In the beginning weeks of epidemic, Monet Goldman experimented with various ways of dealing with anxiety. “I was exercising, meditating, and doing yoga,” she says Goldman, legalized marriage and family in Santa Clara, California. But he did not feel better until he started playing a game that he was familiar with: computer games. In the bright, deep world of online games, Goldman found solace — and began to rejoice again. While he and his associates struggled to fit in with almost every client, he wondered if the game could also benefit his patients.
Goldman began teaching other therapists how to use online games in their work, right from the start Roblox, a multi-million dollar game platform popular with 5- to 12-year-olds in the United States. In the Zoom section with two elementary school boys, Goldman got things started by asking the kids to name their favorite Roblox game. At first, “it is like a silent television. Everyone has their own cameras, “says Goldman. Finally, a young man mentioned Brookhaven, a game set up in a crowded city. Soon the children were happily leading each other around the playground, their embarrassment forgotten.
As a full-time service, which uses toys to help patients express their thoughts and feelings, online games provide another form of communication. For some people who are concerned about their appearance or speech, the game is an opportunity to find “multi-colored words,” whether by avatars, cartoons, or other digital objects, says Goldman. He noted that children who suffer from poor personal support are more likely to survive and to have more confidence in their environment. “That has been a great help,” she says. Today, Goldman advises children, adolescents, and adults, including mixed sports and communication.
Although the reintroduction of video games to medical treatment is not uncommon, the interest of traditional healers in this genre has intensified and the epidemic has led to a dramatic change in telehealth. Josué Cardona, the founder of the hospital, stated: “Many of the patients were terrified Geek Therapy, a nonprofit organization that promotes the use of video games and other popular TV shows. In December 2019, the Facebook group Geek Therapy had less than 1,000 members, according to Cardona; now has over 5,400. Physicians use online games in a variety of ways, from joining clients on platforms like Roblox or Minecraft to patients playing independently at clinics.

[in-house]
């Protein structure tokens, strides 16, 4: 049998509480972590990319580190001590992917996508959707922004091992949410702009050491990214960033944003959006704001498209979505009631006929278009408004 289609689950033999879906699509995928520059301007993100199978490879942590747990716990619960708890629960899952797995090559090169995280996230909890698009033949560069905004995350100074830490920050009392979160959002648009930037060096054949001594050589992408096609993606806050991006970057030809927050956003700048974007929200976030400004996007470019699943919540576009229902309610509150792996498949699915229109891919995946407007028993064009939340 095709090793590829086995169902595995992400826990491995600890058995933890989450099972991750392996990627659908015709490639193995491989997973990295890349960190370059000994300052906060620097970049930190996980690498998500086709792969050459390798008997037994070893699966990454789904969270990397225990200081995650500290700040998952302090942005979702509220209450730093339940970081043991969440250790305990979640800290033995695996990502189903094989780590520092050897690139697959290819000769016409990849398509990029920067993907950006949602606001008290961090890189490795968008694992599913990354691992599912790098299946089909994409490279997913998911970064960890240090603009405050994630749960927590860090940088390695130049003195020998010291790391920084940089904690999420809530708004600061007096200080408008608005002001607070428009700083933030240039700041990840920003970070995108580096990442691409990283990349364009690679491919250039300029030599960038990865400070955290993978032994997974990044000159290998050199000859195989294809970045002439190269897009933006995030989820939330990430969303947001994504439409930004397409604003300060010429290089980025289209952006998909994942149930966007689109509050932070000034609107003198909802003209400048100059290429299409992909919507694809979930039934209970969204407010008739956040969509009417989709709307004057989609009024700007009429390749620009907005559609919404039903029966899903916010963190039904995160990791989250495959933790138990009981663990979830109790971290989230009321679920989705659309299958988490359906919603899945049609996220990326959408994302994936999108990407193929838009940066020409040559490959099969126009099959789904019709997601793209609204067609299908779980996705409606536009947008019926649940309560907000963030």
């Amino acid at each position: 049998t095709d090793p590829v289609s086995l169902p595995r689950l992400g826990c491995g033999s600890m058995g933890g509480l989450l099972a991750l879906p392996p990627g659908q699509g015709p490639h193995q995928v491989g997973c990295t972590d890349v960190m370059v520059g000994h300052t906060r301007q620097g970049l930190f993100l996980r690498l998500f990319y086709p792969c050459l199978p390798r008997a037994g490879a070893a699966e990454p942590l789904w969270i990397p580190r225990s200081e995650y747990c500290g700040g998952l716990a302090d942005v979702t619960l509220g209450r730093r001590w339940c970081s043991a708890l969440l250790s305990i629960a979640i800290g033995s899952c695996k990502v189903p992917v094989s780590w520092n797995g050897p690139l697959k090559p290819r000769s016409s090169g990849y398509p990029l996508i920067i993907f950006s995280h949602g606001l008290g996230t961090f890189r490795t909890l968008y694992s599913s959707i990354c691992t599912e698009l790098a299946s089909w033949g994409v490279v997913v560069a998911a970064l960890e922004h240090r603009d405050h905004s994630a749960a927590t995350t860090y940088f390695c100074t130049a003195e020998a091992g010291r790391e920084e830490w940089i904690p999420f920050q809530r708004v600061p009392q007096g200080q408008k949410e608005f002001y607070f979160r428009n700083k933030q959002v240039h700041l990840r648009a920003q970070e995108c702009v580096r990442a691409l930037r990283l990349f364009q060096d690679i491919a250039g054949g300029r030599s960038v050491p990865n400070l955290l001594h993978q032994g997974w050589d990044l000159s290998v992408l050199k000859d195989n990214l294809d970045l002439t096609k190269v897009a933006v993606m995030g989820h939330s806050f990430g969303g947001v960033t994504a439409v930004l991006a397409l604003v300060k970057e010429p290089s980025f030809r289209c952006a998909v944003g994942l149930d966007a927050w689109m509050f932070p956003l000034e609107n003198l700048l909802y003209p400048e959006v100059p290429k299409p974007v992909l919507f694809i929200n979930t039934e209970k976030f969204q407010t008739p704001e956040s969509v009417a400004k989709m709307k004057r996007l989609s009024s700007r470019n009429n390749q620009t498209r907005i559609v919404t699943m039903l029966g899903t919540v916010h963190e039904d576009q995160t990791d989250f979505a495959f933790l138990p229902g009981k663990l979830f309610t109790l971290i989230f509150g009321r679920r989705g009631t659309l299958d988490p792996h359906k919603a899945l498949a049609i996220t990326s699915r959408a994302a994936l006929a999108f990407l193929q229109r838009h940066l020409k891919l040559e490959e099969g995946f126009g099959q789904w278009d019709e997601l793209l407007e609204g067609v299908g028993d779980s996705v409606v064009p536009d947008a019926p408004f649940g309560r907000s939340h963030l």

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“Video games have this technique to attract attention and keep it, ”which may be the first step in helping patients manage stress, he says Aimee Daramus, psychologist and author of Understanding Bipolar Disorders. Working with adults with major mental illnesses, including anxiety, depression, and schizophrenia, Daramus uses computer games as a bridge to other coping skills. If one is tired of the distractions during the session, playing a video game for a few minutes may help to reduce stress. At the same time, Daramus explains, a method such as psychological information becomes more accessible to the patient.
Some research suggests that video games can be as effective — and as effective — as other mental processes, especially because of anxiety. A 2017 a study published in Defensive Science found that game MindLight was very effective as a children’s awareness program to reduce children’s anxiety. Mu another lesson, recording computer games reduces patients’ concerns more than adding second-line treatment to their treatment.